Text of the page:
Pech Merle cave is on the ridge above Cabrerets. Our tickets were booked for 09:45 and that meant a late wake up. Cathy prepared a pampering breakfast. We set in her dining room and enjoyed the conversation and the view. At nine o’clock we were on our way. The GR651 took us through the village and up the mountain. It was a short and steep climb. In the middle of the ascent we stopped to rest and enjoyed the sight of Cabrerets. Twenty minutes later we were at the entrance of Pech Merle.
The prehistoric galleries of Pech Merle were discovered in 1922 by three children from Cabrerets. In 1926 it was open to the public. There are paintings of animals – mammoth is the most frequently represented animal, then there is a bear which looks very realistic and beautiful. We couldn’t take our eyes from the painting of the spotted horses dating back 29,000 years. The movement, perspective and color of these horses were magnificent. The tour was in French but we got some written explanations that were helpful and we enjoyed. At 11:00, we continued uphill. Large signs along the way gave explanations (in French) about the geology and the history of the earth.
Pleasant walk on the ridge and a moderate decline brought us to the road. Across the road a railway bridge and on it’s side a huge sign with a mark in -red-white- red. For a moment we thought that the GR is going on the bridge. A moment later it was clear that this warning sign is for the boats in the river and we should simply follow the road to Cahors. About ten minutes of road walking by the side of the Lot river and we saw the bridge that leads to Bouzies. Just above the road, on the cliff, another Chateau des Anglais, similar to the one we saw in Cabrerets. Here, again the fortress dominates the river and the bridge. A few pictures and we crossed the Lot and entered the village of Bouzies. It seems that in summer the village serves as a vacation spot for families, but now everything was quiet. We sat down on the balcony of a hotel overlooking the river and enjoyed a luscious, cholesterol-laden lunch.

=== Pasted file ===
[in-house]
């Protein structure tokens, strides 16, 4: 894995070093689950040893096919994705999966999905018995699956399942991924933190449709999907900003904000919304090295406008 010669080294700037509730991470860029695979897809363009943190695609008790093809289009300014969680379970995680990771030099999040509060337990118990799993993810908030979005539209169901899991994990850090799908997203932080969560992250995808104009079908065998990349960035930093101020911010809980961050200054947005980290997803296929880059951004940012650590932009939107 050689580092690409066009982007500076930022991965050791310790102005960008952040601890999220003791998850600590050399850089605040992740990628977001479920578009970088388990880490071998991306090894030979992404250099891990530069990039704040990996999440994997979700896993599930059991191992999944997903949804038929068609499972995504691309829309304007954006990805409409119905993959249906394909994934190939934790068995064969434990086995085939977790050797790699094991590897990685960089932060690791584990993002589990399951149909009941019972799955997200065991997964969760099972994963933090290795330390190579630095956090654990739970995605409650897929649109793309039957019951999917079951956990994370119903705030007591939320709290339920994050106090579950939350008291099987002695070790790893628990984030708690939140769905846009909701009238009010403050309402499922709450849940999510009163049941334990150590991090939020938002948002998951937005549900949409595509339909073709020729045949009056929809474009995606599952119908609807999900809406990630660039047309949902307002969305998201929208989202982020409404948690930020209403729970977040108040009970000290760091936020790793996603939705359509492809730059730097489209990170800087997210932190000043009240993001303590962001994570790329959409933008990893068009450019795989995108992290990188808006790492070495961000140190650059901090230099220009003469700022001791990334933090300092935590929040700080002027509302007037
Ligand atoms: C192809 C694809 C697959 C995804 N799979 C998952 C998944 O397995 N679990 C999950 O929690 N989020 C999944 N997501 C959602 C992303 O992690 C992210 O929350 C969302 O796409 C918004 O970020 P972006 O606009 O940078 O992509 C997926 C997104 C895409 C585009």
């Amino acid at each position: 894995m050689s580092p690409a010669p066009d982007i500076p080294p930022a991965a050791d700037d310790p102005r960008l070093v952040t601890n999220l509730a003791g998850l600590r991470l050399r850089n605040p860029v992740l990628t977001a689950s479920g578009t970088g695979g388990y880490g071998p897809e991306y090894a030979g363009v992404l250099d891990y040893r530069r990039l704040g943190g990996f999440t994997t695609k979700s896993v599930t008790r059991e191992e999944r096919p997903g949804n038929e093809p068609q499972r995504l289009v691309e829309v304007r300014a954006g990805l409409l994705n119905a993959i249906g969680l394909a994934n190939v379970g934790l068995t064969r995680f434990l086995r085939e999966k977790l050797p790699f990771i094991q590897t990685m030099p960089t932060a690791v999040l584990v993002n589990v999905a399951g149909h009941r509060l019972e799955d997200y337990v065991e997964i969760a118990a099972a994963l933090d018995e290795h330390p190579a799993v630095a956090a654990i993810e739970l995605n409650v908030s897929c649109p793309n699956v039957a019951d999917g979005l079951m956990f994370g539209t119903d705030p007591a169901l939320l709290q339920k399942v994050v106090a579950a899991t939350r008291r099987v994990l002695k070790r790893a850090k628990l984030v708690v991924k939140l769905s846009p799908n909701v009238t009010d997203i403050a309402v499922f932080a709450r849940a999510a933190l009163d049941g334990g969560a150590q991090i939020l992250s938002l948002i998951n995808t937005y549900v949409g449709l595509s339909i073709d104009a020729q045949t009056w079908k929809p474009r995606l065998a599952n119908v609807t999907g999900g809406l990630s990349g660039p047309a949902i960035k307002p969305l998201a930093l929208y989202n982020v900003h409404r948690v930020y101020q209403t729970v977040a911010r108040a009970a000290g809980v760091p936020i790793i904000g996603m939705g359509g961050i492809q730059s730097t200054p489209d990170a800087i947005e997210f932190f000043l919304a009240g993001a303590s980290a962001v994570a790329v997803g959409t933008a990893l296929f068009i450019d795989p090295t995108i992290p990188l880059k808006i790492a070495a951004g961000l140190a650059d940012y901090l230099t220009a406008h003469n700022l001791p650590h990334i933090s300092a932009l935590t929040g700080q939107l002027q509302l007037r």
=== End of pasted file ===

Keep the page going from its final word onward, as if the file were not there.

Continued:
Bouziès to Saint Cirq via chemin des Halage
In the entrance to Bouzies the sign indicates that here is the crossroads of Gr36-Gr46 and GR651 . Since we decided that we want to see the beautiful village of Saint Cirq Lapopie , turned to the GR36 and headed to the starting point of Chemin des halage, “the towpath”. A path carved in the cliff which allows to reach St-Cirq-Lapopie, 4 km away. Between the village and the Chemin des halage there’s abeautiful green park with impressive sculptures that reflect the history of the area. We particularly liked the giant mammoth made of iron. Walking in the open stone channel, a meter above the water, was a delightful walk. Tall trees around and quiet green water on our side created a peaceful atmosphere. In the middle of the towpath the stone is carved by Daniel Monnier. This 40*2 m work of art started on 1985 and was eventually completed four years later.It is hidden in the rock and only by passing that one can enjoy it.
Tour de Faure
Once we left the chemin des halage the path passed through the fringes of green barley fields. The Lot continued to flow on our side in broad curves. At two o’clock the sun was hot and knowing that we were about to arrive our B&B pleased us. But at three o’clock, We stood at the feet of the village (which looked impressive 150 m above us) and realized that there were two and a half kilometers to the neighboring village before we could freshen up. A few moments of distress. It seemed that the short day (we planed 16 km) became longer than expected.We kept walking, crossed the river and the train tracks and arrived to Tour de Faure. We found our B&B , Maison de’hotes Redon, and were happy to see that it’s a lovely old farmhouse.
Around 18:30 our hostess was kind and in order to save us the need to climb, she took us to Saint Cirq Lapopie. The road winds in sharp curves to the top and reveals the beauty of the picturesque, medieval village that stands on a rock, 150 m above the Lot. From the top, one sees an amazing panoramic view of the whole valley. We wandered between the well preserved houses dating from the twelfth to the fifteenth century. Well-tended stores that used to be the place of boilermakers and craftsman were exhibiting tempting food products or artworks made of wood, steel and clay. Most of the year the village is empty, with a handful of people that lives there. Like a play on a stage, only during the summer the village gets back to life. May is still out of season and there were relatively not many tourists. We had dinner in one of the restaurants and later, the sun almost disappeared we started to descent along the road. We had to walk 2.5 km back to our B&B. All in all we walked 21km today and signals of pain in my back screamed -“let me have a rest”. I was grateful when we finally turned off the lights in our room.